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RE: Eval - Pro's and Con's (was Re: Dylan rather than CL -- why?)
- To: Stuart Watt <S.N.K.Watt@open.ac.uk>, firstname.lastname@example.org
- Subject: RE: Eval - Pro's and Con's (was Re: Dylan rather than CL -- why?)
- From: Jeff Dalton <email@example.com>
- Date: Tue, 8 Dec 92 18:02:08 GMT
- In-reply-to: Stuart Watt's message of 8 Dec 92 14:31:44 U
> JD writes (re: READ and PRINT)
> >However, their usefulness is not confined to "command-line"
> Well, I would say that read probably is only useful for this.
That's certainly not the only thing _I_ use it for. READ is useful
whenever I have a stream or sequence of characters and want the
corresponding Lisp object. The characters don't have to come from a
command-line interface. On the other hand, I don't expecially mind
if they do. I use Unix (cough, spit, gasp).
> read is positively dangerous to deliver as it will make Lisp parsing so
> easy that my favourite word processor will want me to enter styles in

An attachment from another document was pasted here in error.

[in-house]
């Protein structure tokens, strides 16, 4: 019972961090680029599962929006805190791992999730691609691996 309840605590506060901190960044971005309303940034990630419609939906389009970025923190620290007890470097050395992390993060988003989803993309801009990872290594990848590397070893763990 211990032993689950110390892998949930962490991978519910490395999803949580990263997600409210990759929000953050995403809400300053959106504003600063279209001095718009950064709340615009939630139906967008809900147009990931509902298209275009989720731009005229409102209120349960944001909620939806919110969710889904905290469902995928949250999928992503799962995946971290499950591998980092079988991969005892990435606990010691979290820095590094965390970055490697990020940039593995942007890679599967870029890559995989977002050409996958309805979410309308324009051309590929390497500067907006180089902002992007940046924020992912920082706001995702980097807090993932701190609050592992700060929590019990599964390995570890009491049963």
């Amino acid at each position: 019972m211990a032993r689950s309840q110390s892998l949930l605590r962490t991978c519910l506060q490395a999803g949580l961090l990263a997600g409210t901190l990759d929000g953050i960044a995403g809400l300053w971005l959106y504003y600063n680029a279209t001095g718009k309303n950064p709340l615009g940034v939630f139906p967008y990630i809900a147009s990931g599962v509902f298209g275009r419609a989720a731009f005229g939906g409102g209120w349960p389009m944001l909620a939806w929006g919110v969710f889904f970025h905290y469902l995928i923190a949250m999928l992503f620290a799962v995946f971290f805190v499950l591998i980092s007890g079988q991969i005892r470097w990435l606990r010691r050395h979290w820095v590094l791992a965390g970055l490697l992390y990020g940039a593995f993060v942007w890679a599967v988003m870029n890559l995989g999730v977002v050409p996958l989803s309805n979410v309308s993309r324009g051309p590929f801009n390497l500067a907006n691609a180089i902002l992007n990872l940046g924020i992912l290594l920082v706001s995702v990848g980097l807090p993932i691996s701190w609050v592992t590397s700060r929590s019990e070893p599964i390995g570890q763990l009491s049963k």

I like Lisp's syntax. And, in any case, having READ in the language
(or, rather, the I/O library) doesn't mean applications will use it
as part of their user interface.
> print I
> have no real problems with, although if read is not going to be delivered
> printing will change as the read-print equivalence is not so important.
> eval is a totally separate issue. Personally, I can't see much justification
> for it, as apply is good enough for most purposes.
I hardly ever use EVAL, and I don't mind using a Lisp dialect that
omits it. On the other hand, I think the backlash against EVAL that
we've seen in recent years has been a bit excessive.
> What I was trying to get at is that the traditional streamy Lisp IO is a
> development environment thing, like MPW and the UNIX shell.
What do you mean? That in a different _development_ env, you wouldn't
have PRINT and READ? I don't think that's so. You might have _no_
development env and still have PRINT and READ, for instance.
> Users want something different, like "no" instead of #f. Similarly, on
> input, people don't necessarily want "1/1" to be interpreted as a rational,
> they may just want to use it as a name. Doing IO yourself (say using a
> custom parser) is the only safe way, although print and read may be (and
> are!) great for development.
This is an argument against using PRINT and READ when they're not
appropriate, not an argument for eliminating them altogether.
Of course, if what you want is for a language to be useful for a
fairly narrow range of applications and nothing else, then all sorts
of restrictions start making more sense.